The state’s waiver request offers Hamtramck, a hyper-diverse city enclave in Detroit, as an example:

Hamtramck has many recent arrivals from war-torn regions in Yemen and Syria and has students from remote villages with no formal education background, as well as many others with interrupted learning. New students can have toxic stress and can even be suicidal, and often require wraparound services. Older students are also often burdened with the responsibility of helping their families financially, emotionally, and with childrearing.

Even the luckiest new arrivals would benefit if Michigan receives a waiver from parts of the federal Every Students Succeed Act, says Suzanne Toohey, president of Michigan Teachers of English to Speakers of Other Languages.

“The intent of the waiver is for the most needy students, but it will help all students,” she said, adding that it typically takes 5-7 years for an English learner to catch up to her native-speaking peers.

With that in mind, Toohey says current federal requirements don’t make sense.

“It would be like an adult who is many years out of school, and who took French for two years of high school, going to France and trying to take a college course,” she said. “It’s just not going to happen.”

Following the same logic, Michigan officials are asking U.S. Education Secretary Betsy DeVos to put the brakes on federal requirements for testing recently arrived English learners. If the waiver request is approved:

  • In their first year in Michigan schools, those students wouldn’t be required to take the state English language arts exam.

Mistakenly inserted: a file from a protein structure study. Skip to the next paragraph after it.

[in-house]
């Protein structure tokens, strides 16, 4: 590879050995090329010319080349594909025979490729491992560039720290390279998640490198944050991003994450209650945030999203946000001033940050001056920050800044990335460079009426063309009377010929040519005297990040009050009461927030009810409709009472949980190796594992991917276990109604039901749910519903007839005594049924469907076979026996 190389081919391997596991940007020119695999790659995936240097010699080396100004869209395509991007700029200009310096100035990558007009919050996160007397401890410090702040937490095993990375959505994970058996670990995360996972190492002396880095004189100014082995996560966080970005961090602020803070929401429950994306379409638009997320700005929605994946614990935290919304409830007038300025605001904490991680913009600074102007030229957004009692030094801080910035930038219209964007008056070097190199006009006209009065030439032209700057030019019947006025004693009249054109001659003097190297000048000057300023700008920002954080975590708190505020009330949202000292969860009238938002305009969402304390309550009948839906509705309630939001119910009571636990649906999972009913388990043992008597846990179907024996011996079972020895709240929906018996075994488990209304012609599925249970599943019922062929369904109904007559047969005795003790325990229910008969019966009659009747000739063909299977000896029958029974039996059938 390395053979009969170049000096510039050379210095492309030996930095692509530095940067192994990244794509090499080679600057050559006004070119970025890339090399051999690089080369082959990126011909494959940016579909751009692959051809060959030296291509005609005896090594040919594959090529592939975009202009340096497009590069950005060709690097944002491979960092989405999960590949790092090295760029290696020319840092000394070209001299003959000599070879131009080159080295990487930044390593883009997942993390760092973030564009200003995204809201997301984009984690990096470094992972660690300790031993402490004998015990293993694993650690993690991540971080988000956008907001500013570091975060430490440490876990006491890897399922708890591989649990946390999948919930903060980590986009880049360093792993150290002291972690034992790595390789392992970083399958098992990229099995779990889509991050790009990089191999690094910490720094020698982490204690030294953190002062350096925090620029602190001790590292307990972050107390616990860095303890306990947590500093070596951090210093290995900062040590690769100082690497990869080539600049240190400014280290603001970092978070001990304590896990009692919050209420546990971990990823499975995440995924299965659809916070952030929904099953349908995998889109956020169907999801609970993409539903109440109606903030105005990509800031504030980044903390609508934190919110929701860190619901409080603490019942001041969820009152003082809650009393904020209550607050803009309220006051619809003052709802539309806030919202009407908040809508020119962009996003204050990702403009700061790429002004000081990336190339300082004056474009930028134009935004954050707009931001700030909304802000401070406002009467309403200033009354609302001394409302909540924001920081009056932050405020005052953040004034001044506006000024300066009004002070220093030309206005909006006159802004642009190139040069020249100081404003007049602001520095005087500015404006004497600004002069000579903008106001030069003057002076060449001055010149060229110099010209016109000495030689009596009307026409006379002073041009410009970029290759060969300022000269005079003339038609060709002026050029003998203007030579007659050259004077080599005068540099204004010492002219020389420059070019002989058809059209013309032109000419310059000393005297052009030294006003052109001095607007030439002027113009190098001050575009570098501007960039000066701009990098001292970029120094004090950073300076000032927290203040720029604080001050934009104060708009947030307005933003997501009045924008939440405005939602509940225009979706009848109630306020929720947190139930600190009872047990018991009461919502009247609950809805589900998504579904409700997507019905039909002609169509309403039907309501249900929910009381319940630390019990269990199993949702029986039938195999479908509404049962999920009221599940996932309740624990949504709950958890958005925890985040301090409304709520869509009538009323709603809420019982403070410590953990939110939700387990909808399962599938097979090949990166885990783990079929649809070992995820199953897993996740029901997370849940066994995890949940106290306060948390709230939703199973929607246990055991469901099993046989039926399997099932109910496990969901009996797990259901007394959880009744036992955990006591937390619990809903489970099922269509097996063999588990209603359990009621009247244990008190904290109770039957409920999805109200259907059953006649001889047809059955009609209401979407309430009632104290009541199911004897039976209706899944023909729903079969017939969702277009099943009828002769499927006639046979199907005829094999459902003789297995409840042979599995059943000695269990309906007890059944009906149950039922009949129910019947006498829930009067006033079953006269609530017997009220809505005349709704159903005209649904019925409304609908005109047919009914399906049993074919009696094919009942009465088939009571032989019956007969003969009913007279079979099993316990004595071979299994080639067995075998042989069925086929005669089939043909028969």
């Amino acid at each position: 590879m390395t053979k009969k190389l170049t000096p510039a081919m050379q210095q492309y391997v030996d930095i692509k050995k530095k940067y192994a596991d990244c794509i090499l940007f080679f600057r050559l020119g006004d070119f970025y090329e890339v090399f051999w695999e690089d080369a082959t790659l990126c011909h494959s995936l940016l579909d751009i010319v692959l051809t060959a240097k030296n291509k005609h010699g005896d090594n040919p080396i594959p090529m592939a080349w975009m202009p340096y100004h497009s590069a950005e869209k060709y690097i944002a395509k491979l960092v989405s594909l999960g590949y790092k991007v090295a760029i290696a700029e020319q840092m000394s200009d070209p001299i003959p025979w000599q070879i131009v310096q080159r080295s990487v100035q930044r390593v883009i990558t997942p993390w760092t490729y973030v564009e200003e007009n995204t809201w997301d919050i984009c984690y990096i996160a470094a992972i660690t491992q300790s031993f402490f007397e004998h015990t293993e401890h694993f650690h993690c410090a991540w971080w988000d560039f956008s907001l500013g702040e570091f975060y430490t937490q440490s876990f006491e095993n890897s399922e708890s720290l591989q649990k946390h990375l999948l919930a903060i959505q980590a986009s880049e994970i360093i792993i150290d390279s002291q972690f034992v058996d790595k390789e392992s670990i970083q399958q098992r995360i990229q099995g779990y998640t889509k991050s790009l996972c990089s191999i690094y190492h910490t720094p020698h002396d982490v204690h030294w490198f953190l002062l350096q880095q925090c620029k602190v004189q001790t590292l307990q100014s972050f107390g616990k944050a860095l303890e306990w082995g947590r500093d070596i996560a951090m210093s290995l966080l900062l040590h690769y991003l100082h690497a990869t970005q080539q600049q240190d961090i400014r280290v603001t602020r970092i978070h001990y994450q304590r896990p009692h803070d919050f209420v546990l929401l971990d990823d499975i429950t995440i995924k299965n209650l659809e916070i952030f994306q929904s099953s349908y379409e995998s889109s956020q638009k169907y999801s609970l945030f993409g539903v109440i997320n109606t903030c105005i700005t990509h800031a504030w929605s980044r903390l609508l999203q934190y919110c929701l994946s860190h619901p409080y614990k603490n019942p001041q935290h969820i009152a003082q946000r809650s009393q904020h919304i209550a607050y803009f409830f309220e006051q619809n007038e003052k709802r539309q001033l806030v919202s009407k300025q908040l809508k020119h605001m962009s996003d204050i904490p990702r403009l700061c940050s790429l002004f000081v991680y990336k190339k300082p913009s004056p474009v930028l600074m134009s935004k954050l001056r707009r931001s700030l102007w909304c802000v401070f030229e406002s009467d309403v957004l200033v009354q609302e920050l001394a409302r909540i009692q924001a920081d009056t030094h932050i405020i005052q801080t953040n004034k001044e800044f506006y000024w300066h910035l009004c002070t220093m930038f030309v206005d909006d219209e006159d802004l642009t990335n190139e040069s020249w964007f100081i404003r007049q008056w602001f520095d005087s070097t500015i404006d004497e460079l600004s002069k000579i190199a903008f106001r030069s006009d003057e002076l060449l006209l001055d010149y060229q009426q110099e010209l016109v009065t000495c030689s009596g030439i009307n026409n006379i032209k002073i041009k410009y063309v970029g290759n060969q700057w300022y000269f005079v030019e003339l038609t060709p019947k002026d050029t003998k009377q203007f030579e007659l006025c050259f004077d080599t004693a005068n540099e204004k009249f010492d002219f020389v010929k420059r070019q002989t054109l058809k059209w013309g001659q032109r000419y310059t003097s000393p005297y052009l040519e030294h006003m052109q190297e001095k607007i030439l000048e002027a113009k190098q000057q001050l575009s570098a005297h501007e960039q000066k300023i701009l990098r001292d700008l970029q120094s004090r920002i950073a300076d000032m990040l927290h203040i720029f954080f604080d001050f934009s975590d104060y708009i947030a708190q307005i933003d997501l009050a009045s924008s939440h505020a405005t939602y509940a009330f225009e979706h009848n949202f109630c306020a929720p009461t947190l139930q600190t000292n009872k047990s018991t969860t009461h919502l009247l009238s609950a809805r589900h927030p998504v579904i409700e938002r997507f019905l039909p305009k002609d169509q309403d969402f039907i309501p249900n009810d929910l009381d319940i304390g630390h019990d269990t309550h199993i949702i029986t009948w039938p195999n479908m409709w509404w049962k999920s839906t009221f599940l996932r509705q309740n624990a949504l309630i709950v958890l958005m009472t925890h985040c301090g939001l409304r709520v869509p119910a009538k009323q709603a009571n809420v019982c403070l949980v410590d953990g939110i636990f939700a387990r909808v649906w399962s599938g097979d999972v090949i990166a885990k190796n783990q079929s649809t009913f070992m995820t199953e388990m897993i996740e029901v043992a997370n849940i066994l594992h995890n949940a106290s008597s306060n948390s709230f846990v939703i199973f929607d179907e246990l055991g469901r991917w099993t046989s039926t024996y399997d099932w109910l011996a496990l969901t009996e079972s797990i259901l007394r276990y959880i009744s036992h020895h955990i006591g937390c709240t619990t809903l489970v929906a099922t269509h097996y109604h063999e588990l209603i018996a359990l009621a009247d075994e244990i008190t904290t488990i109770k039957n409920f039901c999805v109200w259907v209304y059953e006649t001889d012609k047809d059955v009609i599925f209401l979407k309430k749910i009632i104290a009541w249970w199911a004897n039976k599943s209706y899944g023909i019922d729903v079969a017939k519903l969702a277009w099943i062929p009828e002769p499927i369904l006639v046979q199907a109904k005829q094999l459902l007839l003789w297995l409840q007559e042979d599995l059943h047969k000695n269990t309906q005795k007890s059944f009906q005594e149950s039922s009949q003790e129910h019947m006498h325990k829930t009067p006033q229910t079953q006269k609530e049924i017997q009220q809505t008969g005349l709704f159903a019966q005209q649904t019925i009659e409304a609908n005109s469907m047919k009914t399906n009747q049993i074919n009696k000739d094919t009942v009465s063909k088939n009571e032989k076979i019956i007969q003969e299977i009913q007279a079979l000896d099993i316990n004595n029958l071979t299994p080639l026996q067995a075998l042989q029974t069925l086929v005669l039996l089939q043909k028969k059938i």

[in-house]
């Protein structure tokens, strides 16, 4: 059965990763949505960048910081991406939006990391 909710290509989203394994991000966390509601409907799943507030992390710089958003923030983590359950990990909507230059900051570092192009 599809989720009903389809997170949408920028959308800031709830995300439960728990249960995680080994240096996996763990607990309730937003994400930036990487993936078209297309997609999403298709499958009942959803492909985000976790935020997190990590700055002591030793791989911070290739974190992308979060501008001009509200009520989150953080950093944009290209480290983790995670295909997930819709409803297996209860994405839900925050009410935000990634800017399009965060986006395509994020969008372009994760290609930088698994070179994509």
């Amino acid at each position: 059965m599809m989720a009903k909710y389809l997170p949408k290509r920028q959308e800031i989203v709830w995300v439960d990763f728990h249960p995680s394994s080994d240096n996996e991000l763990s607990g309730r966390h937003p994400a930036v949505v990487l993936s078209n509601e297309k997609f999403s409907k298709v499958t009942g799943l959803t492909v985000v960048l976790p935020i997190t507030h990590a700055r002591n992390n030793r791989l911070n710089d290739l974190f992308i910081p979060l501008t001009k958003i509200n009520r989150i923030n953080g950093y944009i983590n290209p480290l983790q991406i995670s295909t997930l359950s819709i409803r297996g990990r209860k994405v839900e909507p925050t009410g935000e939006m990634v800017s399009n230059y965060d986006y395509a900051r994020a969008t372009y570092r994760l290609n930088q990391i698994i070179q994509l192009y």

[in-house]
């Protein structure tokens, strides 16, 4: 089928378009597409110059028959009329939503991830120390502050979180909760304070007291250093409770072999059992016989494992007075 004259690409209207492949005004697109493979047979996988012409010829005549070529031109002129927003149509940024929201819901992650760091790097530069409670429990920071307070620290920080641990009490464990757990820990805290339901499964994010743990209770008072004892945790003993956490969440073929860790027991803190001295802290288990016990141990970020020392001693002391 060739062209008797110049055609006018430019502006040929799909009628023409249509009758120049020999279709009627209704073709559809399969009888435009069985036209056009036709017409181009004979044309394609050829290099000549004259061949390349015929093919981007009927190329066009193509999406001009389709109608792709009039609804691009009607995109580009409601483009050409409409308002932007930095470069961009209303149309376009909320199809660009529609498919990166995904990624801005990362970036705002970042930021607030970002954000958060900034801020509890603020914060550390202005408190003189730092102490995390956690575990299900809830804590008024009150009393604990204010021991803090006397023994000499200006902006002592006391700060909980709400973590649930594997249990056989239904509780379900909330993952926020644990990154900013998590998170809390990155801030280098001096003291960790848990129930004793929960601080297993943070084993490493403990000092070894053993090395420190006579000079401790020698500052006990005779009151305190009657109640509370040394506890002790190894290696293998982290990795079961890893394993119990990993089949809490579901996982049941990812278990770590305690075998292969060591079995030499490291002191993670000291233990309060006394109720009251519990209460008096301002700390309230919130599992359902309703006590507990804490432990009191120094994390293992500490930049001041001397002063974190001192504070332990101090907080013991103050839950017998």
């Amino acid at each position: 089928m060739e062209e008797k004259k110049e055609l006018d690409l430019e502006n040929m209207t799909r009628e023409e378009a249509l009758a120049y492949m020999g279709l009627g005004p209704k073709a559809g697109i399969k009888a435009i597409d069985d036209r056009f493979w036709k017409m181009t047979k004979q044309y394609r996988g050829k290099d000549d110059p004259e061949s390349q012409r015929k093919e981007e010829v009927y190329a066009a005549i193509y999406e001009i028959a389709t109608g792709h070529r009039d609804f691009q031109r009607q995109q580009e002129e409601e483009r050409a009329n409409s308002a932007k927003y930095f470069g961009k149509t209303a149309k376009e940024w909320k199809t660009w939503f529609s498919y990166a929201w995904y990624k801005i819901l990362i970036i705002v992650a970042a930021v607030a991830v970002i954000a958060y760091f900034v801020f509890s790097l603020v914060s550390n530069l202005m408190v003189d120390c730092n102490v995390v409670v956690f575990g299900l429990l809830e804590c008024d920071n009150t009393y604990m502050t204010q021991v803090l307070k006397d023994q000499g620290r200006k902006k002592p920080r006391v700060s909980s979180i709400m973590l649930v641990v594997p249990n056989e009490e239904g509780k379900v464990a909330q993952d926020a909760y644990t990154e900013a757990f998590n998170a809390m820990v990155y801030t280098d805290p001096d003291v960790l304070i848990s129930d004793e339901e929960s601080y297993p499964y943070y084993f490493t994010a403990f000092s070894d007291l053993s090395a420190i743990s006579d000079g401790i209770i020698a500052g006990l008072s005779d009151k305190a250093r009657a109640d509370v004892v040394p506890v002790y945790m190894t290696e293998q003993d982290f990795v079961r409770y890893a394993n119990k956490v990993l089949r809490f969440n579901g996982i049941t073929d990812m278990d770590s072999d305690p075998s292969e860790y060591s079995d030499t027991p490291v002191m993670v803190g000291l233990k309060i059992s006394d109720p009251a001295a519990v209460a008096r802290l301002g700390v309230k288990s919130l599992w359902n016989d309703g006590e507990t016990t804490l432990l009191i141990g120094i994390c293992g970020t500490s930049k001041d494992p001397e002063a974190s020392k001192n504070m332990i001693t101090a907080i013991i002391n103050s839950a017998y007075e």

• In their second, they would take the test, but schools wouldn’t be held accountable for their scores.
  • In year three, the growth in their scores on the English exam would be factored into school ratings.
  • And in year four their overall score — known as proficiency — would be counted as well as their growth.

That’s still too soon to begin testing English learners, Toohey said, noting “the waiver is a start, but we haven’t gotten all the way there.”

Even so, the proposed change still faces substantial obstacles. New York’s request for a similar waiver was denied by the U.S. Department of Education in January. In its response, the department said it was holding New York to its responsibility to “set high expectations that apply to all students.” Janzer says his staff studied New York’s waiver and concluded that Michigan’s should include more details to humanize the situations of the affected students.

Michigan officials are currently working to incorporate public comments (there were seven, all of them supportive, Janzer said) into its request, which is expected to be submitted in the coming weeks. A decision isn’t expected from federal officials for several more months.

Whoever reads the 10-page document in Washington, D.C. will be confronted with details like these:

  • Lamphere Schools, of Madison Heights, MI, has received a significant influx of students from Iraq and Syria, and at least one elementary school’s student body is roughly 70 percent recently arrived students from these two nations. Lamphere reports that some students initially undergo temporary “silent periods,” a researched stage of second language acquisition, where children are watching and listening, but not yet speaking.
  • Warren Consolidated Schools, of Warren, MI, reports that they have many students from refugee camps, including students who are testing in 11th grade after having no formal schooling for nine or ten years. Warren Consolidated has received 2,800 students from Syria or Iraq since 2007.

Read the full document here. Most local details are on pages 7-9.

live stream

WATCH: Candidates for Detroit school board introduce themselves live

PHOTO: Koby Levin
Detroiters at IBEW 58 wait for candidates for school board candidates to address them.

The nine candidates for Detroit school board are gathering Thursday evening at IBEW 58 in Detroit to make their cases in advance of the November general election in which two seats are up for grabs.

The candidates have already introduced themselves in video statements, but this is one of their first chances to address the public in real time.

We’re covering the event — including a live stream the candidates’ opening statements, which should start around 7 p.m.

Click below or check out our Facebook page to see what they have to say. The candidate speeches begin at around the 12:00 minute mark.